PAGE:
“As the state Education Department begins accepting public comments Wednesday on proposed regulations for private-school instruction, state officials are staying quiet on key components of the regulations that concern advocates for “substantially equivalent” academics in private schools.
The regulations lay out instructional ground that private schools must cover at each level of schooling, from math and science to health education and the visual arts to citizenship and the U.S. Constitution. They are intended to clarify how private schools can comply with state law, which has long required that academic instruction in private schools be substantially equivalent to what’s taught in public schools.
But the proposed regulations include possible concessions to religious schools, particularly Hasidic yeshivas, that have faced criticism for offering limited academic instruction to male students who are focused on religious studies.
The regulations allow for private-school inspectors to consider “integrated curriculum that delivers content by incorporating more than one subject,” according to a June 3 presentation from the state Education Department.
The state also says that the focus of inspections should be academic subjects required by law and not the state’s learning standards for public schools — even though state Education Commissioner MaryEllen Elia has spent years hyping the importance of grade-by-grade learning standards as key to improving education.
When asked for further explanation of an “integrated curriculum” and why the state will not ask private schools to incorporate its learning standards, Education Department officials declined to directly answer the questions.
Instead they released a statement recognizing the need for the review process to be conducted in a “flexible and inclusive manner,” focusing on five core principles, or goals, for the process: objective, mindful, sensitive, respectful and consistent.
The proposed regulations will ensure that all students receive the education to which they are entitled under the law and reflect the subjects that are required under state law,” the statement reads. “The draft regulations provide guidance and we will supplement the regulations as needed through FAQs.”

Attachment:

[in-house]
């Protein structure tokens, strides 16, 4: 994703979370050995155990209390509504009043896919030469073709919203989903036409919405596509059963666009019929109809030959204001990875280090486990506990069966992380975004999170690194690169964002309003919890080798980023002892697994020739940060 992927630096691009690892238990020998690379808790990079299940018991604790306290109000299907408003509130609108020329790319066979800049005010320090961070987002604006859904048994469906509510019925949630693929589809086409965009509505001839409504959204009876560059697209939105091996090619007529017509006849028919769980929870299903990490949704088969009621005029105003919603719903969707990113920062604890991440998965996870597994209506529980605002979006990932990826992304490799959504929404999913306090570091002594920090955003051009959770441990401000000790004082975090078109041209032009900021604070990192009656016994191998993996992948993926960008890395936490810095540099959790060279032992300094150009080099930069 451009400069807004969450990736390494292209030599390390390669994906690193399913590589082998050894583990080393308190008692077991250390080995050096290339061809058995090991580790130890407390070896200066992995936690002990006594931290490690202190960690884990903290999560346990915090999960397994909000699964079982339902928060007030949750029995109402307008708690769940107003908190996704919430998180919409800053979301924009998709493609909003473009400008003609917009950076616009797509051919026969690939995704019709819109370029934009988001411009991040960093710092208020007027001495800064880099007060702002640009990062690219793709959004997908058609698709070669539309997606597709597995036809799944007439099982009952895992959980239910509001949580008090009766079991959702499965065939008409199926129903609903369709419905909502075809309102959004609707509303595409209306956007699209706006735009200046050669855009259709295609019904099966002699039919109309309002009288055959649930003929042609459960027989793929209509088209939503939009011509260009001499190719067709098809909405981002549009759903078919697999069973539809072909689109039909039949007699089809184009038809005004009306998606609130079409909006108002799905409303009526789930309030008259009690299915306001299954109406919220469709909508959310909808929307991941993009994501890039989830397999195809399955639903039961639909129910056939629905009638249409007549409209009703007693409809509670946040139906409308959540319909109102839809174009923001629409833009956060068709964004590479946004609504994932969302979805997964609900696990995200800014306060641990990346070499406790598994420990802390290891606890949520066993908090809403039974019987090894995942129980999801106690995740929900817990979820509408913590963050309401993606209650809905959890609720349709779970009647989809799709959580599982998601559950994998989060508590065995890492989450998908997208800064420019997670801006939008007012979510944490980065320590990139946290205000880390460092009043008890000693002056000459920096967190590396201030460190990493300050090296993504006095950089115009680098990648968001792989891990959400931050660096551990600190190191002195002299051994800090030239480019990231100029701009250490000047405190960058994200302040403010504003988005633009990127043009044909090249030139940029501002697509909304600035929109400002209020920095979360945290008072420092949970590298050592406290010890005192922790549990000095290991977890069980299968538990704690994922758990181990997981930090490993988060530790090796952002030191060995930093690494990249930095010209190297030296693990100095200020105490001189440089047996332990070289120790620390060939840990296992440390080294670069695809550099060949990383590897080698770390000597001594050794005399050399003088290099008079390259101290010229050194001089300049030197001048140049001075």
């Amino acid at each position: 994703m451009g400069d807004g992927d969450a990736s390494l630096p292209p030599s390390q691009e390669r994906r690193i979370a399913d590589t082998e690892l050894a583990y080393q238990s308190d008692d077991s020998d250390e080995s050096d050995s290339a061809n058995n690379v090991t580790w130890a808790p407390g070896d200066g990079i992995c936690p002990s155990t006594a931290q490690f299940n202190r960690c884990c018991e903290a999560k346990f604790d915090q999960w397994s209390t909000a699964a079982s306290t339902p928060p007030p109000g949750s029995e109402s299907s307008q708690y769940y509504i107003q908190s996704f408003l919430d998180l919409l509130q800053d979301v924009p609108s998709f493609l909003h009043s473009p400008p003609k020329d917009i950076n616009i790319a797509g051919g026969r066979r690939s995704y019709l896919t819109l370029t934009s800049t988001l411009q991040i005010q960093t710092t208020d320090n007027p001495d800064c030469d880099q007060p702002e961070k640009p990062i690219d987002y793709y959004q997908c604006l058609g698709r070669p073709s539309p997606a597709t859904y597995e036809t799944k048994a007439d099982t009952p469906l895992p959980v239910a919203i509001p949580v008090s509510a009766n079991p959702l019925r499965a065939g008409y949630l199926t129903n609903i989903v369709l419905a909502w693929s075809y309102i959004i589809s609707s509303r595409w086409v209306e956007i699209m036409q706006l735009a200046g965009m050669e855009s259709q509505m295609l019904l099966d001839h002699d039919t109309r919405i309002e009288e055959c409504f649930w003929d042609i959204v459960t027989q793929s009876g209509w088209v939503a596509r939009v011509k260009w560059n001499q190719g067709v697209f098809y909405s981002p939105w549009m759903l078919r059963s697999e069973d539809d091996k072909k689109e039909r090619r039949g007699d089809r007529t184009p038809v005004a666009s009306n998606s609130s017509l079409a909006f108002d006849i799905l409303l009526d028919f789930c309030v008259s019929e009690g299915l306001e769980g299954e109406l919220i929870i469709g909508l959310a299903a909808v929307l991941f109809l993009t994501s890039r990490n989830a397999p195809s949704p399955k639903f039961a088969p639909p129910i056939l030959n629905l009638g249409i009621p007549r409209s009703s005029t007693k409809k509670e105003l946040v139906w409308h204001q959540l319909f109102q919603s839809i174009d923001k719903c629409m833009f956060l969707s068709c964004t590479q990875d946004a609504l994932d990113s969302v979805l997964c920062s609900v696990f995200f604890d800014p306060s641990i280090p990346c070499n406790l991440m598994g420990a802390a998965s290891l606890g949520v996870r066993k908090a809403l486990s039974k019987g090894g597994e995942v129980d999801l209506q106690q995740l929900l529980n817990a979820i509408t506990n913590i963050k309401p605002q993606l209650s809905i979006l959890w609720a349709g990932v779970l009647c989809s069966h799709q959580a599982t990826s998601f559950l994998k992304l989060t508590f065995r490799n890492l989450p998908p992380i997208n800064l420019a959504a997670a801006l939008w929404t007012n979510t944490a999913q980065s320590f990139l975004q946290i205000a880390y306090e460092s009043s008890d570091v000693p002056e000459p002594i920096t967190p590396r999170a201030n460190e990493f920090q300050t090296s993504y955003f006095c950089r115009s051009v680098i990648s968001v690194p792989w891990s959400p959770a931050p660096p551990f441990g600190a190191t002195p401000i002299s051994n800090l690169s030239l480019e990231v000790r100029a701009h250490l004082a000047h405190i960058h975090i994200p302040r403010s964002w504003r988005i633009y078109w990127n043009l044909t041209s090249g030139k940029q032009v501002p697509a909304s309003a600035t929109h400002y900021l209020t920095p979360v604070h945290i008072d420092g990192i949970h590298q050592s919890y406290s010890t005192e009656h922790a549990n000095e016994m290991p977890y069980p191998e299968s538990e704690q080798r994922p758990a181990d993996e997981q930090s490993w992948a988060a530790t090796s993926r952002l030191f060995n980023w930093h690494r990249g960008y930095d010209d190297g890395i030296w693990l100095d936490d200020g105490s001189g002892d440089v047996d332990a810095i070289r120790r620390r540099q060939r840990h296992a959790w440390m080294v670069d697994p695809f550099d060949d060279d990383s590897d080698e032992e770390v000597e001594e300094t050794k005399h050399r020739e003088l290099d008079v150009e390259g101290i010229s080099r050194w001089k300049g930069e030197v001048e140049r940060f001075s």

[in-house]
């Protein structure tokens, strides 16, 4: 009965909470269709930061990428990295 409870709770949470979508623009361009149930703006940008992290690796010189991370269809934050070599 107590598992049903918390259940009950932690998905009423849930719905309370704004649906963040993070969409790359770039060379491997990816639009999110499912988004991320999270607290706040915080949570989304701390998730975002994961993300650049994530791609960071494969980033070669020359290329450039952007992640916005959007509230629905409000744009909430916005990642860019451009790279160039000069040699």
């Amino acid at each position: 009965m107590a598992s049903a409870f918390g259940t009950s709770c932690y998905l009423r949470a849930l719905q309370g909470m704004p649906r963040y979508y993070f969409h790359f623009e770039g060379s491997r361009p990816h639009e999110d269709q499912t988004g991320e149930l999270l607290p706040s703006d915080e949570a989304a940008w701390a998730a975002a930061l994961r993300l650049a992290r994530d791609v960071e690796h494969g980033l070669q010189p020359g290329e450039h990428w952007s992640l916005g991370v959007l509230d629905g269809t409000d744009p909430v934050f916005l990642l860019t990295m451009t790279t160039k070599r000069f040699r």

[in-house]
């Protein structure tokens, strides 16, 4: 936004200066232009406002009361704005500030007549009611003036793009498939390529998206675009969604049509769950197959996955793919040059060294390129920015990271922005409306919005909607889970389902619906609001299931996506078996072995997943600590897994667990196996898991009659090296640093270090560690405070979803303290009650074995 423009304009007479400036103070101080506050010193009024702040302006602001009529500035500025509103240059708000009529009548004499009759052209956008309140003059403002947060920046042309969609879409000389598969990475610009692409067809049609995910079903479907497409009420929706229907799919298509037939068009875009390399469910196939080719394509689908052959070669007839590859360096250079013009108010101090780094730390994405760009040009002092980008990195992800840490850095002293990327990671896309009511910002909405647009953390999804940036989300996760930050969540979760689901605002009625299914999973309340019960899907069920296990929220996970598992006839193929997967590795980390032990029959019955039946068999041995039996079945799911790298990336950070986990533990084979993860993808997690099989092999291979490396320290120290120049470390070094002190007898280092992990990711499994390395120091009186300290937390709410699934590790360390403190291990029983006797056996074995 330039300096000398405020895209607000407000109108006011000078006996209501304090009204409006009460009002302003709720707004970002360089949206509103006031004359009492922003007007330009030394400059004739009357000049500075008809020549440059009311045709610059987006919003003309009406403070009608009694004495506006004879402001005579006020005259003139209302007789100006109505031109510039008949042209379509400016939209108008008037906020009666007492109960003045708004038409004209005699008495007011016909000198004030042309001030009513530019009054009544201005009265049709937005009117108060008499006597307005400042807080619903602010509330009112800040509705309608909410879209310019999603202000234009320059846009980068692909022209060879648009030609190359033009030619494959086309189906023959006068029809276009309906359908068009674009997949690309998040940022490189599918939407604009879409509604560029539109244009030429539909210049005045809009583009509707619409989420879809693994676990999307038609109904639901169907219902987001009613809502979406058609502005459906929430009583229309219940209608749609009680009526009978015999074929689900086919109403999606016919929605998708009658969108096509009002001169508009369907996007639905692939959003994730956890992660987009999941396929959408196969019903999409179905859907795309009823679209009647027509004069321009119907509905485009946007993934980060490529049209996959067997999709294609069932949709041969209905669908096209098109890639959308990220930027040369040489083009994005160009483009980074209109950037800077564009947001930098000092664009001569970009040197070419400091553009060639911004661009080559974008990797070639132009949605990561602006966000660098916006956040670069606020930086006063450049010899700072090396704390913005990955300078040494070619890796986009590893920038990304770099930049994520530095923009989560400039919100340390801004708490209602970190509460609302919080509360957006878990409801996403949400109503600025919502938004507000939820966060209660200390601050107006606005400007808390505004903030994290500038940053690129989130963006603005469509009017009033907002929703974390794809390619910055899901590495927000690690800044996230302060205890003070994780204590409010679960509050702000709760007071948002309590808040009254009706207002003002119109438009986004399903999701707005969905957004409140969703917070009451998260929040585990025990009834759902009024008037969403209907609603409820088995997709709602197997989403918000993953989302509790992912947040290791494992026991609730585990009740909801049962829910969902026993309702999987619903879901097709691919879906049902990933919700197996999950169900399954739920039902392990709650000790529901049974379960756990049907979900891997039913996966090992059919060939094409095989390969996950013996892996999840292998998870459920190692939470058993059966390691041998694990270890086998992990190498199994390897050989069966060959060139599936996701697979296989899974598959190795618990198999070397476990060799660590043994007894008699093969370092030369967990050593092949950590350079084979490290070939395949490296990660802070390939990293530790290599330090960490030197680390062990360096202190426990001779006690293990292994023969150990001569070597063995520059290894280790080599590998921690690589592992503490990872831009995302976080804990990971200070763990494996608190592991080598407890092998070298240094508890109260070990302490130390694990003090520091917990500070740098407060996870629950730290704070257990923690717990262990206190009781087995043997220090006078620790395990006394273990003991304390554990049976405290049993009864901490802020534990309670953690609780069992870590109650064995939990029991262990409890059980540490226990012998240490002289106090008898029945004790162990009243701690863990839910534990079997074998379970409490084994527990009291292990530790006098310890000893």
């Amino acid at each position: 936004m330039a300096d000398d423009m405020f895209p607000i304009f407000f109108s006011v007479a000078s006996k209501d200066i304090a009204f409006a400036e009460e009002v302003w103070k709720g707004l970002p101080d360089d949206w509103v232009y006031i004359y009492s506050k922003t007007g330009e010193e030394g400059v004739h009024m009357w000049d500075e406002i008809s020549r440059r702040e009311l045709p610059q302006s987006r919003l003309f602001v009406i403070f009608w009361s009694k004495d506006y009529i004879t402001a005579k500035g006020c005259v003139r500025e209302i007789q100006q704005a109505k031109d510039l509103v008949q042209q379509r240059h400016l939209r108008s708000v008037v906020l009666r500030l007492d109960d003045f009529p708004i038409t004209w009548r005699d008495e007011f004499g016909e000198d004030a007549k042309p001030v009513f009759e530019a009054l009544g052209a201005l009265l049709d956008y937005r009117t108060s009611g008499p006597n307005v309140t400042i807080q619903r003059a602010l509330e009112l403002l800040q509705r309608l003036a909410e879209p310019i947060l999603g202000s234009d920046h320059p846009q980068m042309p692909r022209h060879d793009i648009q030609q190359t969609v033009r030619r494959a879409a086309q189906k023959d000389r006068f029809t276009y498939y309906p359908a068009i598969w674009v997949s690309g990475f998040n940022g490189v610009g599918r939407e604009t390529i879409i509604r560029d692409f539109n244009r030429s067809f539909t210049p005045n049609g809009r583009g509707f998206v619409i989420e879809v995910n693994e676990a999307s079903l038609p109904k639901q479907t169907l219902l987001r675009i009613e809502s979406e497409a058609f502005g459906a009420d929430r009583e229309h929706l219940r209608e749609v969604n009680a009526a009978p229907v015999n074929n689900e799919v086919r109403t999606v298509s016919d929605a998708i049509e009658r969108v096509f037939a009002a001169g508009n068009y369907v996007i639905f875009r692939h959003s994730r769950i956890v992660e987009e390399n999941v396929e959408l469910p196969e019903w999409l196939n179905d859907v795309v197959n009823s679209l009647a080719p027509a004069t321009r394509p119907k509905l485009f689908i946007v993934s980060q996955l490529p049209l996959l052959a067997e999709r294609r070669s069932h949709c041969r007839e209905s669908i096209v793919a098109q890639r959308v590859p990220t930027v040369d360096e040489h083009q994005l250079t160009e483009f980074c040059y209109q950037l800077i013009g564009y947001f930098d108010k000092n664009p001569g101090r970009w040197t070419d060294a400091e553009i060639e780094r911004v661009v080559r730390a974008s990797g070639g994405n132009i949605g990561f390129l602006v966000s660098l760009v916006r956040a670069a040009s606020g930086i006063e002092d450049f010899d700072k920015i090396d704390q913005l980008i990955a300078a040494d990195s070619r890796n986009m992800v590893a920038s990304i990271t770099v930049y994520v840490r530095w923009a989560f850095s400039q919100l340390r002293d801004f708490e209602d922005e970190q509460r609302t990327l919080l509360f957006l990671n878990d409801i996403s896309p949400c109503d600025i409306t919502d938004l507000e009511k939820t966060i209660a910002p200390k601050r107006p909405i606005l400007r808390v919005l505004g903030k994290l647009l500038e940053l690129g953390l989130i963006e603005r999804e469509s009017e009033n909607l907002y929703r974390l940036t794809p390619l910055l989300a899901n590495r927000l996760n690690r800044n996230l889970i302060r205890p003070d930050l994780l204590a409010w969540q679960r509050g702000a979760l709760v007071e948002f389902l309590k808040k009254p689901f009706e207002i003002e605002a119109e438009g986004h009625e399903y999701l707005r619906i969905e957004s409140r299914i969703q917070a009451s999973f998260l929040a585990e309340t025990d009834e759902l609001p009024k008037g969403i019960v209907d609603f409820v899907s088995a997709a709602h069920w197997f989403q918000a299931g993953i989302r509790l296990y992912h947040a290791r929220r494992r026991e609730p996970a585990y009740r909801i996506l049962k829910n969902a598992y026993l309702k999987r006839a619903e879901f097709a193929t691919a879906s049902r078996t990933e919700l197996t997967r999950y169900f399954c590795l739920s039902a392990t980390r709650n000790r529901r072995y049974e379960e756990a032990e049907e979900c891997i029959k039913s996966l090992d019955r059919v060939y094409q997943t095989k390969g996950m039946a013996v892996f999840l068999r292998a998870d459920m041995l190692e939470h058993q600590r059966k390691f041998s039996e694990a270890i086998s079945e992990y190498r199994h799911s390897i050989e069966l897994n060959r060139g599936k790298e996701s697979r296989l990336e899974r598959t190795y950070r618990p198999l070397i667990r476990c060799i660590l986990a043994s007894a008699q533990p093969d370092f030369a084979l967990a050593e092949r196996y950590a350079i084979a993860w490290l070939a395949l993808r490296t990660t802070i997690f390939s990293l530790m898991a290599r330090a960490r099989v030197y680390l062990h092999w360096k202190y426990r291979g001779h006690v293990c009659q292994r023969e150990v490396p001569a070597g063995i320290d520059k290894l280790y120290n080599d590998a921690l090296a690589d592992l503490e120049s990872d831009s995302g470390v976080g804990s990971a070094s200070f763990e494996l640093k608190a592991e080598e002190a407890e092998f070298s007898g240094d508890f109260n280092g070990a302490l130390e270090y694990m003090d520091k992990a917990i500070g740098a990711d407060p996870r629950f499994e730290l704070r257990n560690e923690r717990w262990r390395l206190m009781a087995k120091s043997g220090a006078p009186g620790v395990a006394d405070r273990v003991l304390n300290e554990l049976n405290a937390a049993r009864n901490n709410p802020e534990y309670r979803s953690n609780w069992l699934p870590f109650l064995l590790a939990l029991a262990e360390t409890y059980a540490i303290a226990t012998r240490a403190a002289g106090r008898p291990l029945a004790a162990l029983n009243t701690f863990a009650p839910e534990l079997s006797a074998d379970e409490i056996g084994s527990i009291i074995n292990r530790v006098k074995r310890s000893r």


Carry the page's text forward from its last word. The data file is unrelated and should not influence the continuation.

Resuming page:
Some advocates are concerned that such vague language might allow private schools to find loopholes around teaching all required subjects.
“The state is underestimating the intentions of the yeshiva leaders, which is why we say that it has to be even clearer,” said Naftuli Moster, the founder and executive director of YAFFED, Young Advocates for Fair Education, which is focused on this issue. “Otherwise, it’s basically an invitation to people to mess around.”
The “substantial equivalency” requirement has been part of state law since 1895, according to the Education Department. But academic instruction in private schools received little attention until YAFFED and others began calling for the state and New York City to intervene at Hasidic yeshivas that teach minimal secular material, arguing that lax instruction will lead to poverty and unemployment.
Most of these yeshivas are located in Brooklyn and Rockland County.
Moster said he hopes the final version of the regulations will be clear “that saying that you can combine different subjects … does not give schools the right to teach Judaic studies, and then just try to retroactively interpret it as though they are really secular.”
The state’s public comment period will run through Sept. 2. It is expected that the state Board of Regents will consider approving the regulations in the fall. Comments can be emailed to firstname.lastname@example.org.”
Read the complete Journal News coverage along with video here.